The Amiga 500
Rhett Anderson, Assistant Editor
The Amiga 500 is poised to break into the home market. Here's a firsthand look at the newest version of this powerful machine from Commodore.
Judging by Commodore's resolve at the most recent COMDEX computer show, the company is convinced that it can make the Amiga into the latest Commodore success story. The company is so convinced, in fact, that it is bringing two machines to market. The Amiga 500 is aimed squarely at the home computer market previously dominated by the 64. The Amiga 2000, along with the PC compatibles that Commodore recently brought to the U.S., is part of the company's effort to secure a foothold in the lucrative business market.
The two new computers replace the Amiga 1000, which won rave reviews and sold respectably, but never gained the critical mass necessary to become a runaway hit. Some sources have claimed that fewer than 200,000 Amiga 1000s were ever made. For a company which has sold over six million 64s, that number was not enough.
Fortunately, the new Amigas retain the 1000's star quality that dazzled the critics. And both have acquired a few new tricks of their own. (For a closer look at the 2000, see the March 1987 issue of COMPUTE!.) Amiga's new two-fisted attack on the market should end the criticism that the Amiga was too expensive to be a home computer and lacked the software base to be a business computer.
How did Commodore manage to reduce the price of the computer so dramatically? By taking a close look at the market and at its computer.
More than any other feature, the price is the greatest difference between the Amiga 1000 and the Amiga 500. The original Amiga was initially offered at $1,295 without an RGB monitor. The computer came with 256K bytes of RAM, expandable to 512K with a relatively inexpensive add-on. Further expansion was available, but expensive.
In contrast, a 500 with 512K RAM carries a list price of $595 without a monitor. The new price—plus a bit of advertising—may be the catalyst needed to make the Amiga a major player in the home-computer market.
Rumors circulated months before the introduction of the machines speculating that the new Amigas would have graphics chips able to provide higher resolution, non-interlaced graphics. These chips are not present in either the 500 or the 2000. Reportedly, the Amiga engineers are still working on new display technologies. Presumably, any new graphics chips will first appear as enhancements for the 2000 (and possibly the 500), and then as standard equipment in new computers.
As it stands now, the Amiga still has the most impressive graphics of any home computer. With resolutions of up to 640 × 400 pixels and 4096 colors to choose from, the Amiga is capable of stunning displays. One special screen mode even allows all 4096 colors to be displayed at once. Without special programming, 32 colors per screen is the limit.
The Amiga's powerful chips allow large amounts of graphics data to be moved and combined quickly to provide animation that is almost of cartoon quality. For the artistically inclined, the Amiga runs the most spectacular paint programs available.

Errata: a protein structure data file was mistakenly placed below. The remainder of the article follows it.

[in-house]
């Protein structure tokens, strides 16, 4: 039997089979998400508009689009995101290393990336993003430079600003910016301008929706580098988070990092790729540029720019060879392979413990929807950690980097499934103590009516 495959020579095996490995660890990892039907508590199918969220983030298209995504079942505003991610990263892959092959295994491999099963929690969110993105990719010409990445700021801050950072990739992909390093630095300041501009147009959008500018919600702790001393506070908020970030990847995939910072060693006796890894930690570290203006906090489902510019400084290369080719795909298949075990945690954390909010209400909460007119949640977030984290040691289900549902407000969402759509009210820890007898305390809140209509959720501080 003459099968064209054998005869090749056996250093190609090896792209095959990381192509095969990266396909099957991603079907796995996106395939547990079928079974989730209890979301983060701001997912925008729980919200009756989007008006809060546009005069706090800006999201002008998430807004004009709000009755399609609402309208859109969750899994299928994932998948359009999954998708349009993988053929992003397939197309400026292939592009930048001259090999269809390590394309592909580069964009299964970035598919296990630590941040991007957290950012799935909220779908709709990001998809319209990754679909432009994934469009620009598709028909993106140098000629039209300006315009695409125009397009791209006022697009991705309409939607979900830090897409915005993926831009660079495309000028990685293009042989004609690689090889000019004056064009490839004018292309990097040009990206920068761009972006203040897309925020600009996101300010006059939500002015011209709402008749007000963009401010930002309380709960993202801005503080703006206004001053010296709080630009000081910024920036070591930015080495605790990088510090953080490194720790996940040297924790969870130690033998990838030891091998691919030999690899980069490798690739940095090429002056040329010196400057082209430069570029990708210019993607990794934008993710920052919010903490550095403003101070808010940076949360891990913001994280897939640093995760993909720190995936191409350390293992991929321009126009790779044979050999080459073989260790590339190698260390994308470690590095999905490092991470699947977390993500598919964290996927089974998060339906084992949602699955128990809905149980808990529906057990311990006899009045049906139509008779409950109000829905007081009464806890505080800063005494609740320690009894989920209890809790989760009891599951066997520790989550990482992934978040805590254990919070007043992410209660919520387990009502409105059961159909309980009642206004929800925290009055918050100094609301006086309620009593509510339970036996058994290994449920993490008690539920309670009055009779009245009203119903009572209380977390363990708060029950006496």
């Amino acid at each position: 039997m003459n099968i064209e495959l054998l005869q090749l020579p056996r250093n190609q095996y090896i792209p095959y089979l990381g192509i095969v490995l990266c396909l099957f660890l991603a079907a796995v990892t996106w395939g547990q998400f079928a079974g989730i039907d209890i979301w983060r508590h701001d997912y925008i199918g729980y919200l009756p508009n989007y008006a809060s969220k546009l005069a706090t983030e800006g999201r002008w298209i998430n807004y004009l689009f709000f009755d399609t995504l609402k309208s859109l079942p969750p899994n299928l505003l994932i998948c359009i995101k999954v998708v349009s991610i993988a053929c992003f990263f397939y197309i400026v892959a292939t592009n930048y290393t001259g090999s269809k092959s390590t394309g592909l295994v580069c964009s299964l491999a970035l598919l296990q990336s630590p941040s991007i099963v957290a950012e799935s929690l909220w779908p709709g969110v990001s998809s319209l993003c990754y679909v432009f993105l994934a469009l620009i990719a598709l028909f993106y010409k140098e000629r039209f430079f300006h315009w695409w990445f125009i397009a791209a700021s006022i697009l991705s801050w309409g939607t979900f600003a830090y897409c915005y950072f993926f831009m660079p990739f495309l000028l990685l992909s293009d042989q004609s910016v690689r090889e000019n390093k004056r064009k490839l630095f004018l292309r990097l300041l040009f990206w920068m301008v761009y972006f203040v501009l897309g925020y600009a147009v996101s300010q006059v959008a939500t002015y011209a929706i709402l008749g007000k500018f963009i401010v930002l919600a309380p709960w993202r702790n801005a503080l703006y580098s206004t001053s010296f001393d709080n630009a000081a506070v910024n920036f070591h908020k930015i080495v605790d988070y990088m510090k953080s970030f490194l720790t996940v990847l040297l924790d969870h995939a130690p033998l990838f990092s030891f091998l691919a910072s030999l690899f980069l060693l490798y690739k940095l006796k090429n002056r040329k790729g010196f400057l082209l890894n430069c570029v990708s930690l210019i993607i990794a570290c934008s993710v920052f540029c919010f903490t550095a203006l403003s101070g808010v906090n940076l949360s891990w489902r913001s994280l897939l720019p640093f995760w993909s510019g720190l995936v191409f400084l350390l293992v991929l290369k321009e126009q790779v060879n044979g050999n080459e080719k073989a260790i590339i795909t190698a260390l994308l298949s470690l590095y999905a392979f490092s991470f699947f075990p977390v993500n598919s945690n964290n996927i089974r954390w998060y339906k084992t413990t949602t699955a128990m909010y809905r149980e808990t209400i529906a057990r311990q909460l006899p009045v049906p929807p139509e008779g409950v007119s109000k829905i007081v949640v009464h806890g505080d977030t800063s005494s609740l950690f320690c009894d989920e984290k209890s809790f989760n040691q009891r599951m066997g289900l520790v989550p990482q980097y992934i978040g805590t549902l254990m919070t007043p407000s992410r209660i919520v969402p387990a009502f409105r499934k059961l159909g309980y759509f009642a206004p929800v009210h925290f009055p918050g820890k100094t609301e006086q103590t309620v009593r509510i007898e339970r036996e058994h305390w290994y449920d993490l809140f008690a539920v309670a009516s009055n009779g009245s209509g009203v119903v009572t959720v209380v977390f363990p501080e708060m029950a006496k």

Commodore recently announced that arcade manufacturers are beginning to use a modified Amiga computer as the engine of their latest arcade games. As part of the agreement, Commodore will market the software produced by the arcade-game publishers. For the first time, you'll be able to play exactly the same game at home that you can at the arcade.
The 500 also inherits the musical virtuosity of its older sibling. The Amiga has a dedicated sound chip with four voices. Two voices each are routed to the two phonoplug outputs for stereo sound. Like the Apple Macintosh, the Amiga is a natural for recording and playing back digitized sound. Programs such as Electronic Arts' Deluxe Music Construction Set allow you to write your own songs and hear them played back with digitized trumpets, pianos, flutes, and other instruments. For those who want to use the Amiga for more serious musical work, MIDI interfaces are available for under $50, offering MIDI IN, OUT, and THROUGH. With this interface, you can drive external music machines such as synthesizers.
Another of the Amiga's powerful features is its mulitasking operating system. The computer can run several programs simultaneously. While this may seem like a novelty at first, its usefulness quickly becomes apparent. For instance, suppose you're typing away on your word processor and you discover you don't have enough room on any disks to save your text. Simply pull up the Workbench screen and format a new disk—without ever leaving the word processor.
The Workbench is a mouse and icon-oriented windowing system like that of the Macintosh. The CLI (Command Line Interface) lets you communicate more directly with the operating system. Using a CLI is similar to using the MS-DOS A> prompt. The most recent version of the Amiga operating system, version 1.2, is nearly bug-free, and it's faster and easier to use than previous versions.
The New, Low Price
In order to make the 500 more cost efficient than the 1000, several design changes had to be made. These changes affect the style and personality of the machine.
The most obvious of the changes is the computer's appearance. The Amiga 1000, with its detachable keyboard, and space atop the computer for a monitor, resembles an IBM PC system. The 500 looks more like an Atari 1040ST. The 500's keyboard is physically part of the computer housing, and there's no space on the computer for a monitor. To make up for its relative immobility, Commodore expanded the keyboard, matching that of the Amiga 2000. The new keyboard has an enhanced keypad, cursor keys in an inverse-T layout, and larger function keys.